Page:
In the recent Supreme Court case of Marley v Rawlings and another, a solicitor’s insurer has been ordered to pay the costs of both parties in litigation after mirror wills were incorrectly executed as a result of a solicitor’s negligence. The insurer was ordered to pay both parties costs of the action to rectify the wills on the basis that the insurer had funded the litigation by urging one of the parties to commence litigation in order to mitigate the insured solicitor’s position.
The insurer had admitted the negligent solicitor’s liability from the outset. Therefore it was inevitable that if the will had been upheld and if the Supreme Court had ordered the costs to be paid out of the estate, the beneficiary would have had the right to seek damages from the solicitor’s insurer to reconstitute the estate that had been depleted by the costs of the litigation. The Court therefore held that it was logical to order the insurer to pay the costs of the litigation directly to the parties. This is a common sense approach that is now being utilised by the Courts when invalid wills are drafted by solicitors.
The general rule for costs in most proceedings is that the losing party pays the winner’s costs. However, the Courts have a wide discretion when it comes to determining costs. The power to award costs is derived from section 51 of the Senior Courts Act 1981. This states that the courts have the power to order a party to pay another party’s costs “of and incidental to the proceedings”. It also gives the Court power to make costs orders against non-parties.
The costs position can be more complicated in regards to will rectification applications particularly when these are necessitated by the negligence of a solicitor who drafted a will and/or supervised the execution of a will. In those circumstances, the Court often orders costs to be paid from the testator’s estate so that the successful party can then claim damages in negligence against the solicitor to make up the shortfall caused to the estate. However, to avoid the additional costs and time of a separate negligence action, the parties can sometimes agree beforehand with the solicitors that they will cover the costs. This shortcut solution has now been taken one step further by holding that the negligent solicitor’s insurer should be directly responsible for all the parties’ costs.
In this case, Mr Marley won his appeal in the Supreme Court. Therefore Mr Marley asked the Supreme Court to order that his costs be paid by the Rawlings as they had opposed his appeal. The Rawlings argued that their costs and Mr Marley’s costs should either be paid from the estate or by the solicitor who had negligently supervised the execution of the wills. The Rawlings had funded their own costs in the High Court and the Court of Appeal on a private fee paying basis. However, they had then entered into a Conditional Fee Agreement (CFA) with their solicitor for the Supreme Court proceedings. The Rawlings’ solicitor had then entered into a CFA with the Rawlings’ barrister for the Supreme Court Hearing.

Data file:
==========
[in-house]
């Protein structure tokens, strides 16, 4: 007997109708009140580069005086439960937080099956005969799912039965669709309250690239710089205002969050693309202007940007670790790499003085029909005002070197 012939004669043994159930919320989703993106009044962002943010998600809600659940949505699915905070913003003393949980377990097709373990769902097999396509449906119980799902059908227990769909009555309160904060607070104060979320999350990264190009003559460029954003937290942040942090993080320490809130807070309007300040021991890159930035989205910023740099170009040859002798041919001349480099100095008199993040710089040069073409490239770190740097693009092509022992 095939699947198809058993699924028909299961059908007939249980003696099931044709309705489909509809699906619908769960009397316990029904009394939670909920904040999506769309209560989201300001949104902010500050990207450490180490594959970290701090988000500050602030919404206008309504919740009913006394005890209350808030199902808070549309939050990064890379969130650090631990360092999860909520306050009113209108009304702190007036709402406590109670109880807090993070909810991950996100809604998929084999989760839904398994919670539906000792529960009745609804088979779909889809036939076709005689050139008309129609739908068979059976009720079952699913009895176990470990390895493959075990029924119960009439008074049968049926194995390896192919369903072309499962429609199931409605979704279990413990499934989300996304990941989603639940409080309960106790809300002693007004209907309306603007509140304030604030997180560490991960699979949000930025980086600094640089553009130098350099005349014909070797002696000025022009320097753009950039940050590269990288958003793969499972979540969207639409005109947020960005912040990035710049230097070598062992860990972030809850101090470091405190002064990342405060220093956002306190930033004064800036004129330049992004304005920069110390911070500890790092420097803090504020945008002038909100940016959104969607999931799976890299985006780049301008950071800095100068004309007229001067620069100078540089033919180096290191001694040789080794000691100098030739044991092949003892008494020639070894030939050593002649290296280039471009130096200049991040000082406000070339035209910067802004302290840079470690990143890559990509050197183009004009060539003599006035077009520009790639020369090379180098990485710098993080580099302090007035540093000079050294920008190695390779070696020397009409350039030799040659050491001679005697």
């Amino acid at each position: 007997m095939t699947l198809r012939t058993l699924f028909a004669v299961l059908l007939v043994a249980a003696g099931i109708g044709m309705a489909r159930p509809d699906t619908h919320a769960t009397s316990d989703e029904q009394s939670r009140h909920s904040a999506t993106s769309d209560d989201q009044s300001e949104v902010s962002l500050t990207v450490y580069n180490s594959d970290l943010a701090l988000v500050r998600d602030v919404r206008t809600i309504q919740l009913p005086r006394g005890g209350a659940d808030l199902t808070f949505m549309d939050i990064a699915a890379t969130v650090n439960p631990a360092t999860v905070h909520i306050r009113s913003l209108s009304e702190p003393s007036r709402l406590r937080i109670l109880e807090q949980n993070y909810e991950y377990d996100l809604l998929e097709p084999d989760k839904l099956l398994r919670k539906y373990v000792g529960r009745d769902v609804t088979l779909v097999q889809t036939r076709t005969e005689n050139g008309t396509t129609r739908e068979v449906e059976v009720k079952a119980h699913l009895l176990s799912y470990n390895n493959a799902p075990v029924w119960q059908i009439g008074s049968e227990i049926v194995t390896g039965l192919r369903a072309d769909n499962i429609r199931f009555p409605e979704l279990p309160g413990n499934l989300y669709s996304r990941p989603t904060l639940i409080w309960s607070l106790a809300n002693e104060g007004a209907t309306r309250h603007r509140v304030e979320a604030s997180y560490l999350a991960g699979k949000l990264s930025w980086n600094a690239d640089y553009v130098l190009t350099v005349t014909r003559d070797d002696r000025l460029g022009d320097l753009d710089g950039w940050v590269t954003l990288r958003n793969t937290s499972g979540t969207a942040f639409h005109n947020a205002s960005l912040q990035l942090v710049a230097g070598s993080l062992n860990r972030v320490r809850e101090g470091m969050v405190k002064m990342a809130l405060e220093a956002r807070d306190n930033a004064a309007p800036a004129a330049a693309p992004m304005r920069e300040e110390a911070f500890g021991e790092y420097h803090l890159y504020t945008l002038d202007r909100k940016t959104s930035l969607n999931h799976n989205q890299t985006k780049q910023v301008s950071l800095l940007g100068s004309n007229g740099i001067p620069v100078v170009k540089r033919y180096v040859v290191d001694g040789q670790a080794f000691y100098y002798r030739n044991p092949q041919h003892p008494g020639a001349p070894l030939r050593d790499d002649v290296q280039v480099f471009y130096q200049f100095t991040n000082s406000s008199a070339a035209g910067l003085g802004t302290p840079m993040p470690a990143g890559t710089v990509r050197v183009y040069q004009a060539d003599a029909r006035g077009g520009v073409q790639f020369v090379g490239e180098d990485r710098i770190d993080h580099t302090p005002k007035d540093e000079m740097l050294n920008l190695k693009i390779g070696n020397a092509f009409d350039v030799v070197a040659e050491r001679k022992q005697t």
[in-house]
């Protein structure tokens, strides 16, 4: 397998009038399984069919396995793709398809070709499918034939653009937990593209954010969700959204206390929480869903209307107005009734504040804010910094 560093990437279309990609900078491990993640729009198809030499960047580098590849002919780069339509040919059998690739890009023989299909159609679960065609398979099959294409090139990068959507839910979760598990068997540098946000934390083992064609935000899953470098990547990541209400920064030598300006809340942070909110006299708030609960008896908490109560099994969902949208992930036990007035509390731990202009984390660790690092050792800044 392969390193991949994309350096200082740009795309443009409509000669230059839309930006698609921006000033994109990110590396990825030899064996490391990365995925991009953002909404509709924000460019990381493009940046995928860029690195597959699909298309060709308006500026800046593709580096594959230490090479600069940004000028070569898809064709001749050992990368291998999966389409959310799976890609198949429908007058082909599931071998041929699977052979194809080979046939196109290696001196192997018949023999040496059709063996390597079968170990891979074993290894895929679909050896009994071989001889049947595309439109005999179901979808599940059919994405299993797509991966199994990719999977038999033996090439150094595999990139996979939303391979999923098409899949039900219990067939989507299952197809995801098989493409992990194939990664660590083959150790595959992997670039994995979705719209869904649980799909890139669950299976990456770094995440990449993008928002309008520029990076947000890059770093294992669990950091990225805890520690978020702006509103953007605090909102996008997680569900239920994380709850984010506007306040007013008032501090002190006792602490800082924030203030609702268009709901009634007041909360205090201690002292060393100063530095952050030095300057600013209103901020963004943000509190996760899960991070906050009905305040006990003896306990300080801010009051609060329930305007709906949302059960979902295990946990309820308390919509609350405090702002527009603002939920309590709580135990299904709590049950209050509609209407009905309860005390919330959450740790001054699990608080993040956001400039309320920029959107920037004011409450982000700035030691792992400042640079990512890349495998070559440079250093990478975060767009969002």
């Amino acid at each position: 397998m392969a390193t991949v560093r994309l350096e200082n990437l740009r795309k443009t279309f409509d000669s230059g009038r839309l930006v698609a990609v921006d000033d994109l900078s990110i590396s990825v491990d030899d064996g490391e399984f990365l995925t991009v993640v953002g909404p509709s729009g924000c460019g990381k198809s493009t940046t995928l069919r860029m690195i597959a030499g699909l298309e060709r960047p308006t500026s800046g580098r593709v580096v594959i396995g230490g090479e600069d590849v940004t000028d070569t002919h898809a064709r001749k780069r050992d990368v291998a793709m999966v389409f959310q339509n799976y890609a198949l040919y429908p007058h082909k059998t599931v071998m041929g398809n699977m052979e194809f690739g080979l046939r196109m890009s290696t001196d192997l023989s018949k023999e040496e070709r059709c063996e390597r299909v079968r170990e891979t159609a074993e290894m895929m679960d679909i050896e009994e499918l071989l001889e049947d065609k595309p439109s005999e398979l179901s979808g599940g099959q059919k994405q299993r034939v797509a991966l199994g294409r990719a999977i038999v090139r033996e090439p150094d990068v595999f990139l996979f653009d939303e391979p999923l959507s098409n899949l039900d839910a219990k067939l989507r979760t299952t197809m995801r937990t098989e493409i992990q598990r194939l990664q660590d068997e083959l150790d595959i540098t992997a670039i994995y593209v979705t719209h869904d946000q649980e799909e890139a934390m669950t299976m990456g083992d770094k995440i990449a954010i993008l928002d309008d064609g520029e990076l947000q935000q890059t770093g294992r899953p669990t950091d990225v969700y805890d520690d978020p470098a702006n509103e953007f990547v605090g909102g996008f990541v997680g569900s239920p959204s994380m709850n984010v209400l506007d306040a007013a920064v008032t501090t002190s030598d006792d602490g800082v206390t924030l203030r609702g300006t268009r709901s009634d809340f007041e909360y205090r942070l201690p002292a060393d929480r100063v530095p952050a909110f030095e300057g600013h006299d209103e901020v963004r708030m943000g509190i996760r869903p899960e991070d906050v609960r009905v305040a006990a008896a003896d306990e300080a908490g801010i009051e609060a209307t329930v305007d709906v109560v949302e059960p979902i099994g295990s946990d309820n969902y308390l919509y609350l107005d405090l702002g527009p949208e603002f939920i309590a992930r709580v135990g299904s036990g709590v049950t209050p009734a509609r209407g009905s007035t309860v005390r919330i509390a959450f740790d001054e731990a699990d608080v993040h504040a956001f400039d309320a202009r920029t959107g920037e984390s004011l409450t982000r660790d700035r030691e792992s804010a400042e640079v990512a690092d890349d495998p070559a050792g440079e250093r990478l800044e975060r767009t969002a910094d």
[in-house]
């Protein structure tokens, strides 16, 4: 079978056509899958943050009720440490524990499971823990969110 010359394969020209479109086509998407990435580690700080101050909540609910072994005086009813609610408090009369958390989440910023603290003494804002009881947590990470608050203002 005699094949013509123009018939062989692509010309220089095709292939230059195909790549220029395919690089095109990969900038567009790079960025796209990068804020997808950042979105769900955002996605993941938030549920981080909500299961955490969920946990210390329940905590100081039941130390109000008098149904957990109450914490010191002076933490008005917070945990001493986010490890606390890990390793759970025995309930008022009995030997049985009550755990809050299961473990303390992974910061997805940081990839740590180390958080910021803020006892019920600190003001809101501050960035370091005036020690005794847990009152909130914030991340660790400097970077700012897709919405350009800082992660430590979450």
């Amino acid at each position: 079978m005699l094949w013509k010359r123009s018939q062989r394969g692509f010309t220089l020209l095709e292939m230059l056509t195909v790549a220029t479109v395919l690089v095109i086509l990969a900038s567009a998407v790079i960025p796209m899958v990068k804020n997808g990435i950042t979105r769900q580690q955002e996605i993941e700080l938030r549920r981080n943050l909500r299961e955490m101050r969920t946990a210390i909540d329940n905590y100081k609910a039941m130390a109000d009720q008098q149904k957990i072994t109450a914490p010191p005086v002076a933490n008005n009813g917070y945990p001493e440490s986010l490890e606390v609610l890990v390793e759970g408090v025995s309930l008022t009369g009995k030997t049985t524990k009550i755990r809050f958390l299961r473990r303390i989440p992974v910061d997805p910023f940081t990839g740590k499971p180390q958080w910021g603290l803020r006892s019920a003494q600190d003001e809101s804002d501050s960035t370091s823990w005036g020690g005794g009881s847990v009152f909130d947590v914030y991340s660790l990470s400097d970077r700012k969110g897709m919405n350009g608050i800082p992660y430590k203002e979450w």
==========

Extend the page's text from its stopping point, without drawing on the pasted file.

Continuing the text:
Lord Neuberger, who gave the leading judgment, held that where the validity of a will was being challenged and the challenge was reasonable (as in the Rawlings’ case) and the validity of the will was based on an error in the drafting or execution of the will, the Court would often order that costs be paid out of the estate. However, in cases where the estate is modest (as was the case here because the estate was only worth approximately £70,000), Lord Neuberger said that Courts should think long and hard before making such an order as it would deprive the successful party of any benefit from either the litigation or from the estate. In Lord Neuberger’s view, common sense dictated that the solicitor whose fault it was should be made to pay the parties’ costs. This is on the basis that the solicitor’s negligence caused the litigation in the first place. In those circumstances, therefore, ignoring the CFA element of the Rawlings’ fees, the insurers should pay all of the costs of Mr Marley and the Rawlings.
The Rawlings’ CFA was drafted on the basis that their solicitor would only be paid if the Rawlings derived benefit from pursuing the claim. If the Rawlings lost, they would only have to pay disbursements (court fees and the like). Lord Neuberger held that no benefit had been derived from the appeal. However, the Rawlings could be liable for disbursements which arguably included the barrister’s fees. The CFA between the barrister and the solicitor provided for counsel’s fees to be paid if either Mr Marley or the estate was ordered to pay the Rawlings’ costs. On this analysis, the insurer was liable to pay for the Rawlings’ costs save for the success fee payable on the barrister’s fees which the barrister agreed to waive.
This case shows the pragmatic approach the Court’s take in dealing with costs orders when rectification of a will is involved. This case may also encourage insurers to agree to pay costs automatically when a solicitor’s negligence has caused the litigation in the first place.
Myerson Solicitors LLP provides specialist advice relating to wills, probate, probate disputes, inheritance tax planning and powers of attorney to clients in Manchester, Cheshire and further afield. Please contact us today on 0161 941 4000.